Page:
GUATEMALA CITY -- The U.S. men's national team now finds itself in a World Cup qualification dogfight.
The U.S. lost 2-0 to Guatemala at the Estadio Nacional Mateo Flores -- its first loss to Los Chapines in 21 games -- thanks to goals from Rafael Morales and Carlos Ruiz. The U.S. now lies in third place in its qualifying group on four points, three behind Trinidad and Tobago and two behind Guatemala. Only the top two teams will progress to the final round Hexagonal.
1. If this isn't the worst loss of the Klinsmann era, it's close
The U.S. has had its share of low moments during Jurgen Klinsmann's tenure. It has even managed to lose to CONCACAF opponents on home soil on multiple occasions, so on the surface, losing a World Cup qualifier on the road wouldn't seem to be all that surprising. The conditions are always difficult and the crowds hostile. Games often bear a closer resemblance to a street fight, so both the U.S. and Klinsmann should have known what to expect.
Yet the U.S. looked as if it had no idea what it was in for. The team looked nervous, the touches were suspect and so were the passes.
Then there were the defensive lapses. Morales simply skied over Mix Diskerud to nod home a corner in the seventh minute, allowing a crowd that was already well into the game to ratchet up its intensity, giving the home side a huge boost of confidence. The U.S. team's misery was increased only eight minutes later from the most basic of plays. Goalkeeper Paulo Motta launched a goal kick upfield, and with center backs Omar Gonzalez and Michael Orozco way too far apart, the ball bounced to Ruiz, who ran through for a clear breakaway and deposited his shot past Tim Howard for a 2-0 lead.
At minimum, it was the worst half of Klinsmann's tenure.
The U.S. found more of the game thereafter, but found Motta in inspired form. He did well to stop a shot from Alejandro Bedoya in the 23rd minute, and then produced two superb saves on Clint Dempsey and Bedoya within seconds of each other seven minutes into the second half. He stymied Dempsey again five minutes later, albeit on a shot that was well within his range. Motta later pushed aside a shot from substitute Jozy Altidore, too.
Give Guatemala its due. It has been rejuvenated under new manager Walter Claveri, and came out with a plan to play direct while also mixing in some bits of possession as well. Its back line defended resolutely. But this loss will only serve to once again raise questions about the team's direction under Klinsmann. At the moment, it's not positive.
2. Patchwork defense doesn't get it done
When it came to Klinsmann's lineup choices, he produced more than a few surprises, though some of them were forced on the U.S. manager. A left knee contusion ruled out center back John Brooks not only for this match but Tuesday's encounter against this same Guatemala team as well. Klinsmann's options were lessened further when Matt Besler sustained a concussion in Thursday's training session.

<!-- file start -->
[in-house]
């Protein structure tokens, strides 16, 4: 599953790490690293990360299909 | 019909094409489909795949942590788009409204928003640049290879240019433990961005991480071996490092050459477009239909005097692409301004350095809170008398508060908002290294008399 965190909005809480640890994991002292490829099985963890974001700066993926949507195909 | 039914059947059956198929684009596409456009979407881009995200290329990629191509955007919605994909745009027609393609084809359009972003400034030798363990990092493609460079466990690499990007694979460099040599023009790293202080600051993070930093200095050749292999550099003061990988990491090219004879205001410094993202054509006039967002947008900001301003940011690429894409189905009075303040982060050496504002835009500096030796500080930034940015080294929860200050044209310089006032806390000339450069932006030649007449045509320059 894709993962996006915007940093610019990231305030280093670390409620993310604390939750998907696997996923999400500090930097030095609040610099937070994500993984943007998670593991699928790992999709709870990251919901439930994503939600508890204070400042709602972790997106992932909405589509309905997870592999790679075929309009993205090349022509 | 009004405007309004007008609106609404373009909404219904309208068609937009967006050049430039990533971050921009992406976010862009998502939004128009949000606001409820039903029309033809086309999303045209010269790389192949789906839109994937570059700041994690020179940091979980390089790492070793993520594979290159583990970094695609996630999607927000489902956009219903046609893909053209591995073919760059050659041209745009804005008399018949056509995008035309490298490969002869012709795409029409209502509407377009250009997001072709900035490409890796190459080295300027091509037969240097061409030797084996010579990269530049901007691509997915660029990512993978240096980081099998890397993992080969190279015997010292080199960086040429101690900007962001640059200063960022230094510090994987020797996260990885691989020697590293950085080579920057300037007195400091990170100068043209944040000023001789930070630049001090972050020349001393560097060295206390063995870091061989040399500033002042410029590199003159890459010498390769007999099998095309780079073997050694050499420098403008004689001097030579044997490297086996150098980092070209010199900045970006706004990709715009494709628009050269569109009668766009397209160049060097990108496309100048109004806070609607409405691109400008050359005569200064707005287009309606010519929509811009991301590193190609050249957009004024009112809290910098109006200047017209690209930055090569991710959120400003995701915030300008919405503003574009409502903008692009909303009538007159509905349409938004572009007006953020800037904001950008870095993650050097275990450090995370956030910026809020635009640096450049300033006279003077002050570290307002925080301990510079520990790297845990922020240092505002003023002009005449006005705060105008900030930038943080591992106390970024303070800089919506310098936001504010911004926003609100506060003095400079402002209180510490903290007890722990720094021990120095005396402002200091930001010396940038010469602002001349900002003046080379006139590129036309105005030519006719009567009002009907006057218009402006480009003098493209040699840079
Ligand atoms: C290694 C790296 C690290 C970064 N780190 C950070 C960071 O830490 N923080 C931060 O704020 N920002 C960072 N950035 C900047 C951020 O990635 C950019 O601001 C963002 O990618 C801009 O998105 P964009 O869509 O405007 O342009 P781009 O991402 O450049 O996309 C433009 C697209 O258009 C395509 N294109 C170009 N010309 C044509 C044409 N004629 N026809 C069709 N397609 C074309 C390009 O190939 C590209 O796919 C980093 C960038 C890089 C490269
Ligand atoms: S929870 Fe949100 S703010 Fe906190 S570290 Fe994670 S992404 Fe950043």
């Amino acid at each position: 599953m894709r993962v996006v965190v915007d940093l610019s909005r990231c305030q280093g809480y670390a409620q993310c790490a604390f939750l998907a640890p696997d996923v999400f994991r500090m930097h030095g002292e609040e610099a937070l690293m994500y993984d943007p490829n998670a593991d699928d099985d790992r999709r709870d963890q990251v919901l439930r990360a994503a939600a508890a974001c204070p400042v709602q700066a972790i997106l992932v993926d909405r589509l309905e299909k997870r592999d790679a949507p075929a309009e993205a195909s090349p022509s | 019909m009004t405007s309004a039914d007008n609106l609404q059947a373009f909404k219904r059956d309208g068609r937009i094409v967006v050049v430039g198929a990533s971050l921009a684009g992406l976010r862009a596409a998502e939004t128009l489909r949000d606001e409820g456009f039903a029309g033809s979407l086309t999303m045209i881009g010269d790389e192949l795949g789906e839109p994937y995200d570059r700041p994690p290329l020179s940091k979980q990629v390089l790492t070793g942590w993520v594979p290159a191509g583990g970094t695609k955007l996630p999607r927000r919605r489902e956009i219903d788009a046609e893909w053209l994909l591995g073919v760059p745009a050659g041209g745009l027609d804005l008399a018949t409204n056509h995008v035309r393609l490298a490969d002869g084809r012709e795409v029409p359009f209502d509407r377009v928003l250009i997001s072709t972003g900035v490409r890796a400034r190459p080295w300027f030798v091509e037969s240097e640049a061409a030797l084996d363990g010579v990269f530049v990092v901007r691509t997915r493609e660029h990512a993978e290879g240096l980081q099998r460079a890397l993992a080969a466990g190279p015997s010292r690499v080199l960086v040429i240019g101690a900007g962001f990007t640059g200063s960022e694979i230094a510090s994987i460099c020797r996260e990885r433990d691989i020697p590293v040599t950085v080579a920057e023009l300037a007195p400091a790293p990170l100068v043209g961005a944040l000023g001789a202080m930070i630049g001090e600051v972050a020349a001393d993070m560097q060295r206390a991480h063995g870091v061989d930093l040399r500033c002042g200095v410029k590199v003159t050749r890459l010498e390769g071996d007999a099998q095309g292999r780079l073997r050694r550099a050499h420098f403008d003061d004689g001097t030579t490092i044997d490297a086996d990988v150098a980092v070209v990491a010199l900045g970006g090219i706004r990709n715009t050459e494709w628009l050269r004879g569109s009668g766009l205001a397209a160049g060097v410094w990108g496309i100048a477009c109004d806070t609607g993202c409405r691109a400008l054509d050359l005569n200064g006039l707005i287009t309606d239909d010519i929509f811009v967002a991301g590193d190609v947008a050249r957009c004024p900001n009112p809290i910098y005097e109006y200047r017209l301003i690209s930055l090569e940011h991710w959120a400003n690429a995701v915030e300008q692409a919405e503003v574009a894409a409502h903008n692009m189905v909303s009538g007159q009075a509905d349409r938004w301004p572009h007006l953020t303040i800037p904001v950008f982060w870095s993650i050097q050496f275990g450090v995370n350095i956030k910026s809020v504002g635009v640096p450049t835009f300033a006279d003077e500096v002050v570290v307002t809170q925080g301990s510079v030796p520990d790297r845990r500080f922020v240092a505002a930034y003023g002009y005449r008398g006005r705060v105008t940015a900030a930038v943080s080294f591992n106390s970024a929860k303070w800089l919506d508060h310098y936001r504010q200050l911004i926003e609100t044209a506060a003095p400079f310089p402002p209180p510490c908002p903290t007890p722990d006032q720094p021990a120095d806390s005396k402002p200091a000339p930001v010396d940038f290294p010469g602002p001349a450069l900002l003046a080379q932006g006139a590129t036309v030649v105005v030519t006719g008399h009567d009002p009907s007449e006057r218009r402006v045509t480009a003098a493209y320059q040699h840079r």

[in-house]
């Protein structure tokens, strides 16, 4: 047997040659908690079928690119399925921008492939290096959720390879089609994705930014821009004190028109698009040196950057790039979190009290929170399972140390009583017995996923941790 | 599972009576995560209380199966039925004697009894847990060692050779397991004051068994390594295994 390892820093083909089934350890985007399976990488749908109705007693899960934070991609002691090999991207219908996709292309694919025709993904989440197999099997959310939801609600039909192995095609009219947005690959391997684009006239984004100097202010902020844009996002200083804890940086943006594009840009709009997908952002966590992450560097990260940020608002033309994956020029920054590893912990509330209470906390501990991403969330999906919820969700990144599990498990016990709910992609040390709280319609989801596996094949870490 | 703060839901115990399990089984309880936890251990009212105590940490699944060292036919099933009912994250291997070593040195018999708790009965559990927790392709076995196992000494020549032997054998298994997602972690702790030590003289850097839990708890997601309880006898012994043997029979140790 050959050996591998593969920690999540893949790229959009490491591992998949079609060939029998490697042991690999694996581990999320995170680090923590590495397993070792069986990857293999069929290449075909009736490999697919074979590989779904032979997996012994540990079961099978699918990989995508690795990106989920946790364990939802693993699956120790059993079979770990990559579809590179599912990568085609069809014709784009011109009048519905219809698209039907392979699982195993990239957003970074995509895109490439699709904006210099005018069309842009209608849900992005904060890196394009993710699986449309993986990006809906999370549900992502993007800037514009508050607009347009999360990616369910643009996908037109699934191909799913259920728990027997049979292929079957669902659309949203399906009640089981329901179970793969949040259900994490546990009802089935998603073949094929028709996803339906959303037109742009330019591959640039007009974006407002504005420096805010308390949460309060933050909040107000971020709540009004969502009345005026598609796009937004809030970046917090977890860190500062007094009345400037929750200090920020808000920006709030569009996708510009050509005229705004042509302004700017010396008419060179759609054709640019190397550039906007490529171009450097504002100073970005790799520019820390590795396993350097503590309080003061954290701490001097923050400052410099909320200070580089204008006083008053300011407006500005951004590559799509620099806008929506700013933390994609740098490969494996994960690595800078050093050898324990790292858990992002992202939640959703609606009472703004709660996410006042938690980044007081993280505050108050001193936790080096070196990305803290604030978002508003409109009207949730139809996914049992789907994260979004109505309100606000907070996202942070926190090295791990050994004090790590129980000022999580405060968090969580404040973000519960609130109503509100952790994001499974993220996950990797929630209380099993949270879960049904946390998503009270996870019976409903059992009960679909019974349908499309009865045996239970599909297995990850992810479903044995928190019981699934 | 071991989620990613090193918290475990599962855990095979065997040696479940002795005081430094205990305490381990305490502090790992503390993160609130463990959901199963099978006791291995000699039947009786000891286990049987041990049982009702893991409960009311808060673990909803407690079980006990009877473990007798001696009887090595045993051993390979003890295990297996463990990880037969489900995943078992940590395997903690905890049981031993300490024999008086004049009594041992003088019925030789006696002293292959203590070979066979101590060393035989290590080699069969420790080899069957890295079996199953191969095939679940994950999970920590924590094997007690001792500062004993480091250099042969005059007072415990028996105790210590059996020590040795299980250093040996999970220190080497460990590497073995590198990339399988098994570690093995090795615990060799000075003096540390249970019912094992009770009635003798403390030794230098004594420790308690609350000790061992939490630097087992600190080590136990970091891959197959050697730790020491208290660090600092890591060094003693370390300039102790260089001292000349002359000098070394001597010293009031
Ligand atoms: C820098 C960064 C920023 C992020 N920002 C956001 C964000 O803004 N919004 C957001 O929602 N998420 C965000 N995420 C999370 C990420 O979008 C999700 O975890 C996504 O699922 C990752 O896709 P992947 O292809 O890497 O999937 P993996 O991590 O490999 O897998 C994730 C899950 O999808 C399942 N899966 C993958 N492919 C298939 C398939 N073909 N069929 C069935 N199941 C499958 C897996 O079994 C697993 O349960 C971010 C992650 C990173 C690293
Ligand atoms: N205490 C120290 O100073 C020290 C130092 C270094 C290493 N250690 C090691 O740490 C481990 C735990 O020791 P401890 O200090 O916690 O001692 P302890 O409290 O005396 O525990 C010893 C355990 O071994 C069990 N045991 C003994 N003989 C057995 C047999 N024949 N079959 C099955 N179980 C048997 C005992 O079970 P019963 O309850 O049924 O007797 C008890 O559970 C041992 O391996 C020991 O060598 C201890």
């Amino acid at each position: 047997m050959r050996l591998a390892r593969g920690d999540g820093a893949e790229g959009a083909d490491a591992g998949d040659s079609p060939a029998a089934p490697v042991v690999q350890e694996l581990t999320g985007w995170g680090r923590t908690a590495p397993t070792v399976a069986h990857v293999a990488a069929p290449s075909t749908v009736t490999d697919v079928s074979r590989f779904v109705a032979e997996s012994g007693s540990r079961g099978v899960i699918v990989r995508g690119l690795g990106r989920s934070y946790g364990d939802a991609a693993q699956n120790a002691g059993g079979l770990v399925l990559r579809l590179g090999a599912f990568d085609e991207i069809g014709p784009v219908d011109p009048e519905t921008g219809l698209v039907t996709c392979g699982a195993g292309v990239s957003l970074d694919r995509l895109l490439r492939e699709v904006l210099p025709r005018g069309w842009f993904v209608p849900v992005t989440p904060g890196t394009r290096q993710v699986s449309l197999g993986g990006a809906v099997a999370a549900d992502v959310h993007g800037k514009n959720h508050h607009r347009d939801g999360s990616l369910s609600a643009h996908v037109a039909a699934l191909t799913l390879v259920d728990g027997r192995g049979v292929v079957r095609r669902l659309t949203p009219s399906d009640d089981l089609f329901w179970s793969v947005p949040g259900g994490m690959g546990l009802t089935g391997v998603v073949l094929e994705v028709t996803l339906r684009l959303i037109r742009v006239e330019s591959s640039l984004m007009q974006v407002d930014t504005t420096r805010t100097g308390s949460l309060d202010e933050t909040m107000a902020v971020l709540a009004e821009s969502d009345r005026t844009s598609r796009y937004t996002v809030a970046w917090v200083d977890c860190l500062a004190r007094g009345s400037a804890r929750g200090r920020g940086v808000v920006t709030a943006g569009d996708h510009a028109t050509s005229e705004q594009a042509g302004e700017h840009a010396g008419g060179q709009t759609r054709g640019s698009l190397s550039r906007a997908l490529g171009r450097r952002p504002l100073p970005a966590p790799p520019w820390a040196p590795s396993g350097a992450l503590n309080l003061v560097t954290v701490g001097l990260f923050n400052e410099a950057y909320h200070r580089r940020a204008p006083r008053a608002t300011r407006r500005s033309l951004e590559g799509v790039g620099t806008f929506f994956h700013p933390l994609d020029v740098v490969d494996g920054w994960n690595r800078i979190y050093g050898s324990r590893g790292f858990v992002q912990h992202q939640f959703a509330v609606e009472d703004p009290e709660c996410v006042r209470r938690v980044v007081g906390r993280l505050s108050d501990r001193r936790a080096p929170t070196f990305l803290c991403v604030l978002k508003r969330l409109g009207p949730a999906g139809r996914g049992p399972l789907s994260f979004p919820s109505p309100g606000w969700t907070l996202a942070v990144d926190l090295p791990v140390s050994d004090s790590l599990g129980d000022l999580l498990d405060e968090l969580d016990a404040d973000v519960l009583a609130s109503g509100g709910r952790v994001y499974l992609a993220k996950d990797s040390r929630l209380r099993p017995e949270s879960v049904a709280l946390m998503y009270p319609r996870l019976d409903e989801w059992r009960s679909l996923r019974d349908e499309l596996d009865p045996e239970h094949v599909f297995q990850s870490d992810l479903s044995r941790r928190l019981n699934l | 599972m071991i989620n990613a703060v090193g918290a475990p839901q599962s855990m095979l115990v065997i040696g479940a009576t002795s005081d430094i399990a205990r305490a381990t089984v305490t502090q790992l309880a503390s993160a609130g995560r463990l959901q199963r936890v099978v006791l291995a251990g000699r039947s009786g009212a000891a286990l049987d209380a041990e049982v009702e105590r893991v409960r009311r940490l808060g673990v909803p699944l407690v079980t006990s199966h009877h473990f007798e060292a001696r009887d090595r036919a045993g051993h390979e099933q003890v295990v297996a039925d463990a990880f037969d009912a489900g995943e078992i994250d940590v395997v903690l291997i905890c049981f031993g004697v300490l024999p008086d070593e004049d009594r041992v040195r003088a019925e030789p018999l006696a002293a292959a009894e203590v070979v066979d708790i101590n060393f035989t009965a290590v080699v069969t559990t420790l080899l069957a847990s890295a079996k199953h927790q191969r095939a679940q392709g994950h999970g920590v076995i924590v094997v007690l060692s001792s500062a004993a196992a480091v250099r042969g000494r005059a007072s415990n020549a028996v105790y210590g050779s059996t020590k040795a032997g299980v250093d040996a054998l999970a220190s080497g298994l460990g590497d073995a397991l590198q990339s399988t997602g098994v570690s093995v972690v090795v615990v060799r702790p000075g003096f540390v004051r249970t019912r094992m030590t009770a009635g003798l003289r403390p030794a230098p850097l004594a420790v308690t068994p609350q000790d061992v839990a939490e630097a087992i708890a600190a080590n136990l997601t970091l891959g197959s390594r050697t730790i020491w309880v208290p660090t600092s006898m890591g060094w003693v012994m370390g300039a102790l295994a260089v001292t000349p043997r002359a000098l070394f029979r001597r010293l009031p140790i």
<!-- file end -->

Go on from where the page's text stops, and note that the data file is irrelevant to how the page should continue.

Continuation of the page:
But even with the options remaining, Klinsmann still left himself open to second guessing, opting to deploy Orozco as a center back and Geoff Cameron at right back. Klinsmann's choice of Diskerud alongside Michael Bradley was also something of a surprise. Given the game's expected rugged nature, Kyle Beckerman seemed a more natural fit, especially on the defensive end. Diskerud failed to impress on either side of the ball and was subbed at halftime for Darlington Nagbe. Orozco was pulled in the 59th minute for Gyasi Zardes with DeAndre Yedlin sliding to right back.
Back in November, the U.S. defense seemed to be stabilizing through Cameron and Besler. Yes, injuries played a part in the changes, but there also seems to be too much chopping and changing when it isn't necessary, and that falls on Klinsmann.
3. Tuesday's game is now a must win
Before Friday's game, the talk in the U.S. camp was about getting six points in these two games, locking up qualification to the final round Hexagonal and using the last two qualifiers in September to experiment with personnel. Now the complexion of this round has changed completely. A draw on Tuesday will leave the U.S. still in third place behind both Guatemala and Trinidad and Tobago. Even a win will leave the U.S. ahead of Guatemala by only a single point, so there is no margin for error.
Can the U.S. get the job done? It actually has a bit of experience in this regard. Four years ago, the U.S. fell to Jamaica 2-1 on the road and had to regroup to play the Reggae Boyz again four days later. The U.S. ended up prevailing 1-0, and the road to qualification was back on track.
The U.S. will also benefit from the fact that Ruiz will not be able to play in the match because of a legal dispute that will prevent him from traveling to the U.S. Another player, Hamilton Lopez, will also not travel because of visa issues. Whether the U.S. can take advantage of such good fortune remains to be seen. At minimum, the pressure is increasing with the U.S. psyche requiring some repair work.